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St. Joseph's Hospital Health Center

St. Joseph's Health Connections

Oct 11 2013
Become More Mindful of Stress

A 58 year old woman comes to the office and tells me that for the past six months she has not been feeling well. She has gained weight, is unable to get a good night’s sleep and constantly feels like her heart is racing and has been having chest pain off and on. I do a whole work up and her blood work, stress test and monitor -- all look absolutely normal. On her next visit I give her the good news, but she is still having symptoms. So I dig deeper and try to find out what's really going on. She tells me that she has been taking care of her elderly mother for the past two years, got divorced one year back and her 30-year-old son just lost his job and has moved in with her. I ask her what she has been doing for stress relief and she tells me she has no time for that.

In my last blog I had discussed the seven basic tenets of staying heart healthy. The first one was staying spiritually active, being mindful and reducing stress. I think this has been the toughest one for me to explain to patients and is sometimes the most important since the emotional dimensions of health go hand in hand with our physical well being. 

Spirituality is defined as a sense of connection with something greater than oneself such as family, friends, community, and religion. Being spiritually active helps bring meaning to life and provides opportunities to reach out to others. Finding time to meditate, pray, or attend a place of worship all help and are ways to disconnect from our busy lives. Other ways to cope with stress include having a positive attitude and knowing your limits, spending time with friends and family (especially ones that can make you laugh), engaging with your community in some way, adopting and spending time with a pet, find hobbies that you enjoy such as gardening, reading, baking, playing music or playing a sport.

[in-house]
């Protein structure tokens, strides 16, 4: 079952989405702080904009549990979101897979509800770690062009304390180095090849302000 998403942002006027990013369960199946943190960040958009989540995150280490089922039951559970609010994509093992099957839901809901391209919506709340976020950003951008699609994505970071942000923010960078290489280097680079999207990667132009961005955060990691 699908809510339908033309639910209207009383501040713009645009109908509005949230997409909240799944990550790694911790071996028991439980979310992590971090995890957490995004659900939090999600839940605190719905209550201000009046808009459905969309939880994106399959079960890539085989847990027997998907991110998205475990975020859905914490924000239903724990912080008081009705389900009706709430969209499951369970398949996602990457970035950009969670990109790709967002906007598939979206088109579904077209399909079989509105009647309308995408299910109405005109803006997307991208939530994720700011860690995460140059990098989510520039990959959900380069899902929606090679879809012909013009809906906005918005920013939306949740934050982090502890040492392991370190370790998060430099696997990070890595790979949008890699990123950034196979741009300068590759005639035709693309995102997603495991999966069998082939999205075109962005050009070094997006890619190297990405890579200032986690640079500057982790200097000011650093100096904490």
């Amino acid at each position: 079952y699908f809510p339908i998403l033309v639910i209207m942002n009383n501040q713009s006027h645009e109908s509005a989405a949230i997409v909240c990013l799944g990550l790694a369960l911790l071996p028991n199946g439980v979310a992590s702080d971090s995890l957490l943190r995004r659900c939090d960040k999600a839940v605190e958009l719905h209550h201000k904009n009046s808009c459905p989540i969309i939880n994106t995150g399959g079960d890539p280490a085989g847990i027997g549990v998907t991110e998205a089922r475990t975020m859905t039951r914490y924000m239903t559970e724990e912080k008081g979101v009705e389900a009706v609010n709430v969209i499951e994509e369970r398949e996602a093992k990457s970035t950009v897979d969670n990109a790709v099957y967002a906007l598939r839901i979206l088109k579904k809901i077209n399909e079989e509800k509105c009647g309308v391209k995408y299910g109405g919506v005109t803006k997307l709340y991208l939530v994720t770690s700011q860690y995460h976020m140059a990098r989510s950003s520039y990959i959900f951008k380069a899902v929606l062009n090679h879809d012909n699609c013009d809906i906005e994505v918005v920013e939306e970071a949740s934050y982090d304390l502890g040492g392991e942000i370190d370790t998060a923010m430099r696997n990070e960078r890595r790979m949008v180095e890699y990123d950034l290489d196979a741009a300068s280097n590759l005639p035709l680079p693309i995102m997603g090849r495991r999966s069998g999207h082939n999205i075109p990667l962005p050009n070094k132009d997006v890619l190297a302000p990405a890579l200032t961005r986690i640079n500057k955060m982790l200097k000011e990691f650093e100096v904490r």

I saw this patient six months later and I was happy to see that she was doing a lot better. Her palpitations had resolved and she was no longer having chest pain. She had lost 10 pounds and was exercising three to four days a week. She told me that after years she had connected with some old friends and was now going to church.  Not all stress is bad, but when it gets overwhelming, physical ailments start to appear. One way to address these ailments is to become more mindful.

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